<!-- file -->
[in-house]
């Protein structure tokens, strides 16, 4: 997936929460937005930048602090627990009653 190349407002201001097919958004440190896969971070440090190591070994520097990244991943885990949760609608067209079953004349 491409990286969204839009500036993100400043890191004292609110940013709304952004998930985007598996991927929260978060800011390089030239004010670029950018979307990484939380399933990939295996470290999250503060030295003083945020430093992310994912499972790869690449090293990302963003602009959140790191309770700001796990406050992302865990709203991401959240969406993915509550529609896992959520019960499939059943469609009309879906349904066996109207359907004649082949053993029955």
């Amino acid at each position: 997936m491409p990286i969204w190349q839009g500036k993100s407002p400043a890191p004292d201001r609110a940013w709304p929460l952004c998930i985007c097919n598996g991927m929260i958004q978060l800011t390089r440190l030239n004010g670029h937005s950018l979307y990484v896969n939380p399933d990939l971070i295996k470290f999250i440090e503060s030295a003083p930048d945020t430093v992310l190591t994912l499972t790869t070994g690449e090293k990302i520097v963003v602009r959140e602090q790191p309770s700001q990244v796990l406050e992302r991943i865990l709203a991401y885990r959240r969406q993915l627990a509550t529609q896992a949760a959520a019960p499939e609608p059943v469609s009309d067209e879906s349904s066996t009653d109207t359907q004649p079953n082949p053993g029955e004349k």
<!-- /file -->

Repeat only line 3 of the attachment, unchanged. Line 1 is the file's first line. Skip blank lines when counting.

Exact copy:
């Amino acid at each position: 997936m491409p990286i969204w190349q839009g500036k993100s407002p400043a890191p004292d201001r609110a940013w709304p929460l952004c998930i985007c097919n598996g991927m929260i958004q978060l800011t390089r440190l030239n004010g670029h937005s950018l979307y990484v896969n939380p399933d990939l971070i295996k470290f999250i440090e503060s030295a003083p930048d945020t430093v992310l190591t994912l499972t790869t070994g690449e090293k990302i520097v963003v602009r959140e602090q790191p309770s700001q990244v796990l406050e992302r991943i865990l709203a991401y885990r959240r969406q993915l627990a509550t529609q896992a949760a959520a019960p499939e609608p059943v469609s009309d067209e879906s349904s066996t009653d109207t359907q004649p079953n082949p053993g029955e004349k």